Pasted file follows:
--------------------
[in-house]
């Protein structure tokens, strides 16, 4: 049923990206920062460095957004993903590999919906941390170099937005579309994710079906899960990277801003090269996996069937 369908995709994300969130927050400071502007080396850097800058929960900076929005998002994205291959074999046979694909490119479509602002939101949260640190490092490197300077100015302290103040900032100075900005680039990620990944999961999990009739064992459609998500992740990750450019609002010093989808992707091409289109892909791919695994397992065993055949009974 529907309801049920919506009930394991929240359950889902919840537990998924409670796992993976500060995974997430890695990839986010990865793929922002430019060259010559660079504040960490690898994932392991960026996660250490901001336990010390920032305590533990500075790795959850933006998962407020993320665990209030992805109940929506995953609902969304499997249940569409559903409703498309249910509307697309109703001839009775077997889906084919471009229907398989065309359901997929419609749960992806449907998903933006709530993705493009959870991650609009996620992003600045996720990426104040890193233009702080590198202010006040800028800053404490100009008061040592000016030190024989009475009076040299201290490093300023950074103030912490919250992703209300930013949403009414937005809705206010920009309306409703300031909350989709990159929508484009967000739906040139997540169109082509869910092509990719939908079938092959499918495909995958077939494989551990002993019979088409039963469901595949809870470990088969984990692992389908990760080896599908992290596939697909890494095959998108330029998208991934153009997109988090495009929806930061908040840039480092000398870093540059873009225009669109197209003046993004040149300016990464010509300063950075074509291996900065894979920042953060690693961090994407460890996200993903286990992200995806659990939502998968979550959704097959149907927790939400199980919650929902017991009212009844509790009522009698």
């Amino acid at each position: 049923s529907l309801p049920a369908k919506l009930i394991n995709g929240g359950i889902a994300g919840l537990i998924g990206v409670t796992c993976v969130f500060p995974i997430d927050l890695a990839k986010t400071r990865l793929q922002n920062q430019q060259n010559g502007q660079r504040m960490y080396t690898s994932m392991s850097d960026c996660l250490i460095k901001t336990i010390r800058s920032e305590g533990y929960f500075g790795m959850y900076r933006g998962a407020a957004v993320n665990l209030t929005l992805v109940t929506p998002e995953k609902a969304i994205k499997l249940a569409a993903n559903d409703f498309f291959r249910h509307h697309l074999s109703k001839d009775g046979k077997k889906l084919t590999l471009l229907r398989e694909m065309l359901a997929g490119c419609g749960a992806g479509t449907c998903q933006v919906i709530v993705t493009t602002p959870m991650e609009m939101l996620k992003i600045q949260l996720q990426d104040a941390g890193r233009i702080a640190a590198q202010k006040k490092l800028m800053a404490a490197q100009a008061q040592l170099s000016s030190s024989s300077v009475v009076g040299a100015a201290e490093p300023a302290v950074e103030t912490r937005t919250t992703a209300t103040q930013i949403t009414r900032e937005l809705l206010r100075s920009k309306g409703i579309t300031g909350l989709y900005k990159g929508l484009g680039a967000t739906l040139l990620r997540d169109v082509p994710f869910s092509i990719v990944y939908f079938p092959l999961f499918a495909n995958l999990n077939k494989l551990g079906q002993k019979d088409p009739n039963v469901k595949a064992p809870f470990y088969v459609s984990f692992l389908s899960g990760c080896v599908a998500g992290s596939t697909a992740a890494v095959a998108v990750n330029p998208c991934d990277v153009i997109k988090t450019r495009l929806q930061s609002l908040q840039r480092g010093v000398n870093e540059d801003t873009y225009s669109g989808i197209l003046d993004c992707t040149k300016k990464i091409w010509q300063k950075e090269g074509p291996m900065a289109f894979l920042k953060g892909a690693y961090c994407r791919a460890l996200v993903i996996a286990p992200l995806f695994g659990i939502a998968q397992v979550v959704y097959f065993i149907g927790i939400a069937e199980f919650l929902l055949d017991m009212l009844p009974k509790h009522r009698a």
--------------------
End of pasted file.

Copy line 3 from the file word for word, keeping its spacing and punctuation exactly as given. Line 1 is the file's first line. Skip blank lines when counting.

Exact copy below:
């Amino acid at each position: 049923s529907l309801p049920a369908k919506l009930i394991n995709g929240g359950i889902a994300g919840l537990i998924g990206v409670t796992c993976v969130f500060p995974i997430d927050l890695a990839k986010t400071r990865l793929q922002n920062q430019q060259n010559g502007q660079r504040m960490y080396t690898s994932m392991s850097d960026c996660l250490i460095k901001t336990i010390r800058s920032e305590g533990y929960f500075g790795m959850y900076r933006g998962a407020a957004v993320n665990l209030t929005l992805v109940t929506p998002e995953k609902a969304i994205k499997l249940a569409a993903n559903d409703f498309f291959r249910h509307h697309l074999s109703k001839d009775g046979k077997k889906l084919t590999l471009l229907r398989e694909m065309l359901a997929g490119c419609g749960a992806g479509t449907c998903q933006v919906i709530v993705t493009t602002p959870m991650e609009m939101l996620k992003i600045q949260l996720q990426d104040a941390g890193r233009i702080a640190a590198q202010k006040k490092l800028m800053a404490a490197q100009a008061q040592l170099s000016s030190s024989s300077v009475v009076g040299a100015a201290e490093p300023a302290v950074e103030t912490r937005t919250t992703a209300t103040q930013i949403t009414r900032e937005l809705l206010r100075s920009k309306g409703i579309t300031g909350l989709y900005k990159g929508l484009g680039a967000t739906l040139l990620r997540d169109v082509p994710f869910s092509i990719v990944y939908f079938p092959l999961f499918a495909n995958l999990n077939k494989l551990g079906q002993k019979d088409p009739n039963v469901k595949a064992p809870f470990y088969v459609s984990f692992l389908s899960g990760c080896v599908a998500g992290s596939t697909a992740a890494v095959a998108v990750n330029p998208c991934d990277v153009i997109k988090t450019r495009l929806q930061s609002l908040q840039r480092g010093v000398n870093e540059d801003t873009y225009s669109g989808i197209l003046d993004c992707t040149k300016k990464i091409w010509q300063k950075e090269g074509p291996m900065a289109f894979l920042k953060g892909a690693y961090c994407r791919a460890l996200v993903i996996a286990p992200l995806f695994g659990i939502a998968q397992v979550v959704y097959f065993i149907g927790i939400a069937e199980f919650l929902l055949d017991m009212l009844p009974k509790h009522r009698a």